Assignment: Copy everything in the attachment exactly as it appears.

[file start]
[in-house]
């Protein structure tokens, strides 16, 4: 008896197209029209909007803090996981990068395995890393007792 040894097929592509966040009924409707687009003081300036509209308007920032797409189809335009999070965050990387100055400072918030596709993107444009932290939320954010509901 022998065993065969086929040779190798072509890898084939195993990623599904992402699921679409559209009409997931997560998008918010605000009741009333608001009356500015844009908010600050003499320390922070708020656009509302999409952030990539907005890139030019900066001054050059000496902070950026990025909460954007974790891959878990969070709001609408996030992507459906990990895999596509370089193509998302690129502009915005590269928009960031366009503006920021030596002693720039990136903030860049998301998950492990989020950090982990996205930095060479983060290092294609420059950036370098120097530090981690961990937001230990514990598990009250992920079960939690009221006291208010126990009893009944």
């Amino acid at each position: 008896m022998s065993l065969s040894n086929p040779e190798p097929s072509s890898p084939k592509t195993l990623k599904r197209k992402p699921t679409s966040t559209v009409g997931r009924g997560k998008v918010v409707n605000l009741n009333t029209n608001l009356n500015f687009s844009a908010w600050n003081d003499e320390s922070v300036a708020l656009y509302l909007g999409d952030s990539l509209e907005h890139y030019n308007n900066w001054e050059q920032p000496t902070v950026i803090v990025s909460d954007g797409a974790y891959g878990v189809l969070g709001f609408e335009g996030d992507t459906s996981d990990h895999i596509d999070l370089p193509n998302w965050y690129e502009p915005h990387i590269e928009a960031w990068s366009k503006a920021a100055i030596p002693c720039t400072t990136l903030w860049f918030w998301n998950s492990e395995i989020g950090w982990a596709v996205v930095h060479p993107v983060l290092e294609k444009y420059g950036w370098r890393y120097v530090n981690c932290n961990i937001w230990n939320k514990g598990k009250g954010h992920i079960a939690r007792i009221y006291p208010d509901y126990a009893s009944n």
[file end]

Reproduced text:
[in-house]
């Protein structure tokens, strides 16, 4: 008896197209029209909007803090996981990068395995890393007792 040894097929592509966040009924409707687009003081300036509209308007920032797409189809335009999070965050990387100055400072918030596709993107444009932290939320954010509901 022998065993065969086929040779190798072509890898084939195993990623599904992402699921679409559209009409997931997560998008918010605000009741009333608001009356500015844009908010600050003499320390922070708020656009509302999409952030990539907005890139030019900066001054050059000496902070950026990025909460954007974790891959878990969070709001609408996030992507459906990990895999596509370089193509998302690129502009915005590269928009960031366009503006920021030596002693720039990136903030860049998301998950492990989020950090982990996205930095060479983060290092294609420059950036370098120097530090981690961990937001230990514990598990009250992920079960939690009221006291208010126990009893009944």
């Amino acid at each position: 008896m022998s065993l065969s040894n086929p040779e190798p097929s072509s890898p084939k592509t195993l990623k599904r197209k992402p699921t679409s966040t559209v009409g997931r009924g997560k998008v918010v409707n605000l009741n009333t029209n608001l009356n500015f687009s844009a908010w600050n003081d003499e320390s922070v300036a708020l656009y509302l909007g999409d952030s990539l509209e907005h890139y030019n308007n900066w001054e050059q920032p000496t902070v950026i803090v990025s909460d954007g797409a974790y891959g878990v189809l969070g709001f609408e335009g996030d992507t459906s996981d990990h895999i596509d999070l370089p193509n998302w965050y690129e502009p915005h990387i590269e928009a960031w990068s366009k503006a920021a100055i030596p002693c720039t400072t990136l903030w860049f918030w998301n998950s492990e395995i989020g950090w982990a596709v996205v930095h060479p993107v983060l290092e294609k444009y420059g950036w370098r890393y120097v530090n981690c932290n961990i937001w230990n939320k514990g598990k009250g954010h992920i079960a939690r007792i009221y006291p208010d509901y126990a009893s009944n």